Genes & Genomics

, Volume 40, Issue 3, pp 243–251 | Cite as

Tumor-suppressive miRNA-135a inhibits breast cancer cell proliferation by targeting ELK1 and ELK3 oncogenes

  • Akhlaq Ahmad
  • Weijie Zhang
  • Mingming Wu
  • Sheng Tan
  • Tao Zhu
Research Article
  • 53 Downloads

Abstract

Breast cancer is the most common malignant disease amongst women. miRNAs are small, non-coding RNAs that regulate gene expression, thus have the potential to play an important role during cancer development. Emerging evidence shows that miR-135a is down-regulated in breast cancer cells, but the functional roles of miR-135a in breast cancer cells remains unexplored. For this purpose, we investigated the expression of miR-135a in breast cancer cells and explored its functional role during breast cancer progression. In vitro study showed that miR-135a may be a novel tumor suppressor. Further studies showed that transcription factors ELK1 and ELK3 are direct target genes of miR-135a that modulates the suppressive function of miR-135a in breast cancer cells. Induced expression of miR-135a significantly downregulated the expression of ELK1 and ELK3 both at mRNA and protein levels. Furthermore, the effect of miR-135a in MCF-7 and T47D cells was investigated by the overexpression of miR-135a mimics. In vitro, induced expression of miR-135a in breast cancer cells inhibited cell Proliferation and clongenicity. Moreover, a luciferase activity assay revealed that miR-135a could directly target the 3′-untranslated region (3′ UTRS) of ELK1 and ELK3 oncogenes. In addition, rescue experiment demonstrated that the promoted cell growth by transcription factors ELK1 and ELK3 was attenuated by the over-expression of miR-135a. Our study demonstrates that miR-135a regulates cell proliferation in breast cancer by targeting ELK1 and ELK3 oncogenes, and suggests that miR-135a potentially can act as a tumor suppressor.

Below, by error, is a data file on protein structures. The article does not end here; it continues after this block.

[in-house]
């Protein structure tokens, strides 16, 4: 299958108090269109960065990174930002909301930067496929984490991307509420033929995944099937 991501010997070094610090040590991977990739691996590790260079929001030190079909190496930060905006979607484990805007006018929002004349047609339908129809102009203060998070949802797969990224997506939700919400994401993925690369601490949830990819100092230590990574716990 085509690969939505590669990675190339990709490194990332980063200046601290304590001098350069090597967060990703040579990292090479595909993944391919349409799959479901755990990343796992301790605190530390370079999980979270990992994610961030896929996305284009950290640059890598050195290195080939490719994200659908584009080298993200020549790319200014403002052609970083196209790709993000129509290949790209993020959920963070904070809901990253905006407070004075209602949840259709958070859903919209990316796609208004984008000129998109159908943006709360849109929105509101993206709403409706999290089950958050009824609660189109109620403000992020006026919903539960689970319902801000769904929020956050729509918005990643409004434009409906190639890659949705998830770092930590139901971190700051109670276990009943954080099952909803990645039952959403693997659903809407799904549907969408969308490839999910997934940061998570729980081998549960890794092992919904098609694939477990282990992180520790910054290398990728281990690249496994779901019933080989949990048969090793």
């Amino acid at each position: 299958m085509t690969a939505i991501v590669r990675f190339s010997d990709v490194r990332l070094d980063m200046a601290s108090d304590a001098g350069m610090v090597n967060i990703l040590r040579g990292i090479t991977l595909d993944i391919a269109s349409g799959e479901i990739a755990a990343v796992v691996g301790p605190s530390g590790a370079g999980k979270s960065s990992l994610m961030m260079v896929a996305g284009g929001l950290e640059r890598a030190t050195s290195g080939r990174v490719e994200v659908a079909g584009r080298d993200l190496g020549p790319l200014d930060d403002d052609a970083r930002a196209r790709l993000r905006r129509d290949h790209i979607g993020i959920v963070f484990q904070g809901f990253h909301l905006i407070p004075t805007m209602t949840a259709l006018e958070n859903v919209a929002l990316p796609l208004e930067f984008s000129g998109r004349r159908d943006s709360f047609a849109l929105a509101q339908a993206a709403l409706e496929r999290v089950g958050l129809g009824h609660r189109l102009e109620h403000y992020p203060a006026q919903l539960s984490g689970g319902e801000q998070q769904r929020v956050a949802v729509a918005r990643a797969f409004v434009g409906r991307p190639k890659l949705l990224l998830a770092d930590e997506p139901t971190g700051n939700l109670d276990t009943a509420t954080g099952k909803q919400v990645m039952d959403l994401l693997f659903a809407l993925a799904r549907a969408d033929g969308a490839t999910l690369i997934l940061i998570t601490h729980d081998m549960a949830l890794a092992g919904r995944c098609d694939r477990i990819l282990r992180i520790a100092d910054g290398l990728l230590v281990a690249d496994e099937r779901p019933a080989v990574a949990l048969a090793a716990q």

Keywords

Breast cancer MiR-135a ELK1 ELK3 Proliferation 

Notes

Acknowledgements

This work was supported by The National Key Scientific Programme of China (2016YFC1302305), The National Natural Science Foundation of China (81672609, 81472494, 81502282, 31671299). The costs of publication of this article were defrayed in part by the payment of page charges. This article must therefore be hereby marked advertisement in accordance with 18 U.S.C. Section 1734 solely to indicate this fact. Akhlaq Ahmad wishes to thank CAS-TWAS presidents PhD fellowship for the advancement of science in developing countries.

Compliance with ethical standards

Conflict of interest

Akhlaq Ahmad, Weijie Zhang, Mingming Wu, Sheng Tan and Tao Zhu declare that they have not any conflict of interest.

Ethical approval

This article does not contain any studies with human subjects or animals performed by any of the authors. All the experimental procedures were approved by Scientific Ethics Committee and Review Board of the School of Life Sciences, University of Science and Technology of China.

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Copyright information

© The Genetics Society of Korea and Springer Science+Business Media B.V. 2017

Authors and Affiliations

  • Akhlaq Ahmad
    • 1
  • Weijie Zhang
    • 1
  • Mingming Wu
    • 1
  • Sheng Tan
    • 1
  • Tao Zhu
    • 1
  1. 1.Laboratory of Molecular Tumor Pathology, Hefei National Laboratory for Physical Sciences at Microscale and School of Life SciencesUniversity of Science and Technology of ChinaHefeiPeople’s Republic of China

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